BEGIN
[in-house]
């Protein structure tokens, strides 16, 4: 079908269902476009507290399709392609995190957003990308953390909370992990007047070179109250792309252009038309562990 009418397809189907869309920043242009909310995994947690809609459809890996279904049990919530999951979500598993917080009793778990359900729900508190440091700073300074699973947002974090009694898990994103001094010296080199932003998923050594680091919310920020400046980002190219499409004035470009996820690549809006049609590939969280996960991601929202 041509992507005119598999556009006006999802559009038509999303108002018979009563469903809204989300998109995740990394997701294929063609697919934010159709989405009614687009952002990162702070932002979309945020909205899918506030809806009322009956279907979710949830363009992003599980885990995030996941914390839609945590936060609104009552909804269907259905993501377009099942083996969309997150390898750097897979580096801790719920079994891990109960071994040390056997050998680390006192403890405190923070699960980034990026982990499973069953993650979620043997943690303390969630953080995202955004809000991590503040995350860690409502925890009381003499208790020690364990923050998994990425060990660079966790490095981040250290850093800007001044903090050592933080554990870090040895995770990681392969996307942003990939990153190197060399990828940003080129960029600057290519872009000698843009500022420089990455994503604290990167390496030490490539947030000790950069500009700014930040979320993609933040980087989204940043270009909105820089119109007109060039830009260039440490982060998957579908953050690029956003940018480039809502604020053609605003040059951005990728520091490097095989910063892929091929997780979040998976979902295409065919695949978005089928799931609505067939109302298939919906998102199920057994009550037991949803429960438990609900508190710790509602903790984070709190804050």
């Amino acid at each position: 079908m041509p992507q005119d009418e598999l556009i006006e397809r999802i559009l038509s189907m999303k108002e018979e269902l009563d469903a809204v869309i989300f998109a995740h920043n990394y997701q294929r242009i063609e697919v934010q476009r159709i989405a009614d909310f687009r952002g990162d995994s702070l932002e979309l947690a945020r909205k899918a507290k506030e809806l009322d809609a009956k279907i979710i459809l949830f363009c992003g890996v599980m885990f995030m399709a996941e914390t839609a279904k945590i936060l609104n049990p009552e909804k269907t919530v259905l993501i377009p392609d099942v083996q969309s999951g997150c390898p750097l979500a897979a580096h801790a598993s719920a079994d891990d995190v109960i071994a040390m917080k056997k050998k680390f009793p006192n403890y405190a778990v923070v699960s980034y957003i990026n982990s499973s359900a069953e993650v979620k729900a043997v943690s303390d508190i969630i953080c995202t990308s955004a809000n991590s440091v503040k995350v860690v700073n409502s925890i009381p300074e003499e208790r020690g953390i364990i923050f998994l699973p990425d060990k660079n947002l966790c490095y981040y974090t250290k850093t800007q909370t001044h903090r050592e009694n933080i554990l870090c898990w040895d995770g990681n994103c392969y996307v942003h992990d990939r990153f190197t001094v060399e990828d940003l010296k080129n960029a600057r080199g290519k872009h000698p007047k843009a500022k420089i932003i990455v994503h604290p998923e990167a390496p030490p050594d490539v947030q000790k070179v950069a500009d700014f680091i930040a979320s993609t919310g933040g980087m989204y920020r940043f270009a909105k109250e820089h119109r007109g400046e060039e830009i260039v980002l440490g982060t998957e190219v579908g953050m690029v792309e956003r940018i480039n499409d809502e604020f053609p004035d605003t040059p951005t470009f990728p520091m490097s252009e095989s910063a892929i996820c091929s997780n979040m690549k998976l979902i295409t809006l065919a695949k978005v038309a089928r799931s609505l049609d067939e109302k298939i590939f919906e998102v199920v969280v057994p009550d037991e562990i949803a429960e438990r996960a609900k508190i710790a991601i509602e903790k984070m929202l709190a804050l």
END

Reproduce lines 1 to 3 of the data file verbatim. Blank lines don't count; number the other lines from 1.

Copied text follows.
[in-house]
């Protein structure tokens, strides 16, 4: 079908269902476009507290399709392609995190957003990308953390909370992990007047070179109250792309252009038309562990 009418397809189907869309920043242009909310995994947690809609459809890996279904049990919530999951979500598993917080009793778990359900729900508190440091700073300074699973947002974090009694898990994103001094010296080199932003998923050594680091919310920020400046980002190219499409004035470009996820690549809006049609590939969280996960991601929202 041509992507005119598999556009006006999802559009038509999303108002018979009563469903809204989300998109995740990394997701294929063609697919934010159709989405009614687009952002990162702070932002979309945020909205899918506030809806009322009956279907979710949830363009992003599980885990995030996941914390839609945590936060609104009552909804269907259905993501377009099942083996969309997150390898750097897979580096801790719920079994891990109960071994040390056997050998680390006192403890405190923070699960980034990026982990499973069953993650979620043997943690303390969630953080995202955004809000991590503040995350860690409502925890009381003499208790020690364990923050998994990425060990660079966790490095981040250290850093800007001044903090050592933080554990870090040895995770990681392969996307942003990939990153190197060399990828940003080129960029600057290519872009000698843009500022420089990455994503604290990167390496030490490539947030000790950069500009700014930040979320993609933040980087989204940043270009909105820089119109007109060039830009260039440490982060998957579908953050690029956003940018480039809502604020053609605003040059951005990728520091490097095989910063892929091929997780979040998976979902295409065919695949978005089928799931609505067939109302298939919906998102199920057994009550037991949803429960438990609900508190710790509602903790984070709190804050």
């Amino acid at each position: 079908m041509p992507q005119d009418e598999l556009i006006e397809r999802i559009l038509s189907m999303k108002e018979e269902l009563d469903a809204v869309i989300f998109a995740h920043n990394y997701q294929r242009i063609e697919v934010q476009r159709i989405a009614d909310f687009r952002g990162d995994s702070l932002e979309l947690a945020r909205k899918a507290k506030e809806l009322d809609a009956k279907i979710i459809l949830f363009c992003g890996v599980m885990f995030m399709a996941e914390t839609a279904k945590i936060l609104n049990p009552e909804k269907t919530v259905l993501i377009p392609d099942v083996q969309s999951g997150c390898p750097l979500a897979a580096h801790a598993s719920a079994d891990d995190v109960i071994a040390m917080k056997k050998k680390f009793p006192n403890y405190a778990v923070v699960s980034y957003i990026n982990s499973s359900a069953e993650v979620k729900a043997v943690s303390d508190i969630i953080c995202t990308s955004a809000n991590s440091v503040k995350v860690v700073n409502s925890i009381p300074e003499e208790r020690g953390i364990i923050f998994l699973p990425d060990k660079n947002l966790c490095y981040y974090t250290k850093t800007q909370t001044h903090r050592e009694n933080i554990l870090c898990w040895d995770g990681n994103c392969y996307v942003h992990d990939r990153f190197t001094v060399e990828d940003l010296k080129n960029a600057r080199g290519k872009h000698p007047k843009a500022k420089i932003i990455v994503h604290p998923e990167a390496p030490p050594d490539v947030q000790k070179v950069a500009d700014f680091i930040a979320s993609t919310g933040g980087m989204y920020r940043f270009a909105k109250e820089h119109r007109g400046e060039e830009i260039v980002l440490g982060t998957e190219v579908g953050m690029v792309e956003r940018i480039n499409d809502e604020f053609p004035d605003t040059p951005t470009f990728p520091m490097s252009e095989s910063a892929i996820c091929s997780n979040m690549k998976l979902i295409t809006l065919a695949k978005v038309a089928r799931s609505l049609d067939e109302k298939i590939f919906e998102v199920v969280v057994p009550d037991e562990i949803a429960e438990r996960a609900k508190i710790a991601i509602e903790k984070m929202l709190a804050l």